When you come to U of T, you have the unique opportunity to explore different subjects, topics and disciplines rather than narrowing in on a program in your first year.
Applying for your program is an important step you must take at the end of your first year of study so planning in advance, knowing the prerequisites, and knowing degree requirements is key!
You can also change your mind about your program and switch to a different program after first year, as long as you meet the requirements of that program.
Even though you will be taking courses for a specific program, you don’t actually apply for this program until the end of your first year. This is why course planning – beginning in your first year – is so important.
Each program in Arts & Science at U of T is associated with one of six admissions categories: Life Sciences, Computer Sciences, Math and Physical Sciences, Social Sciences, Humanities and Rotman Commerce. When you applied to U of T, you identified that you planned to pursue studies within a particular admission category like Life Sciences or Humanities.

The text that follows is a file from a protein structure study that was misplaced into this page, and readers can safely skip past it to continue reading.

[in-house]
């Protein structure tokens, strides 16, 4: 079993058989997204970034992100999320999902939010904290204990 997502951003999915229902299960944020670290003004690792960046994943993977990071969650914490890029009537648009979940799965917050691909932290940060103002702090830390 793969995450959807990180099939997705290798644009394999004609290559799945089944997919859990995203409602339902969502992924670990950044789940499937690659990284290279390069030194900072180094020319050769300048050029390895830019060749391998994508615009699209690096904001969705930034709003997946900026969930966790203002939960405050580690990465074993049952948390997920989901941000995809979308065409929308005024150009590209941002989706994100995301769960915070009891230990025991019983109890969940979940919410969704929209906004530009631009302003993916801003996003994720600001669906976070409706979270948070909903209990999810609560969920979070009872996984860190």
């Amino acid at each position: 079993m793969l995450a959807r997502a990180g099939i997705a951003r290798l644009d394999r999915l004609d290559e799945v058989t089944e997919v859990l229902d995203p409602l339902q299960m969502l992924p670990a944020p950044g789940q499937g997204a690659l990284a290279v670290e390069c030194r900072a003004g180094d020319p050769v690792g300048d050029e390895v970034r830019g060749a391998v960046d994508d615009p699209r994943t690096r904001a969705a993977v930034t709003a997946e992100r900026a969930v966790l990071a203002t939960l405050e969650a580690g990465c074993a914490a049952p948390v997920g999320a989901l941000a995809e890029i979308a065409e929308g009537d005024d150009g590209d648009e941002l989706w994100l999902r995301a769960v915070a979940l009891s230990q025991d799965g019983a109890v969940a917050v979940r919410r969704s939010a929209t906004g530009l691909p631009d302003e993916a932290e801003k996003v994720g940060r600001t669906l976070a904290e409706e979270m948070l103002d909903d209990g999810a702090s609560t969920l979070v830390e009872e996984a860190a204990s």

Although you aren’t “in a program” during your first year, you still want to plan your course selection by considering:
- What program you want to go into in second year (eg: Economics)
- How concentrated you want your program focus (of Economics) to be (ie: a Specialist Program, Major Program, Minor Program).
Knowing the program and concentration early (when you enter university) is important because you can then choose first year courses that are program requirements. Find out your program’s requirements by searching the Arts & Science Calendar. Not every course listed in the Academic Calendar will be offered every term. To find out which courses are available this term, head to the Timetable Builder.
If you wish to change your program after first-year, you may have to take additional courses to fulfill program requirements for your new program.
If you have questions about the program, applicable courses or program admission requirements, contact the Department’s Undergraduate Program Administrator.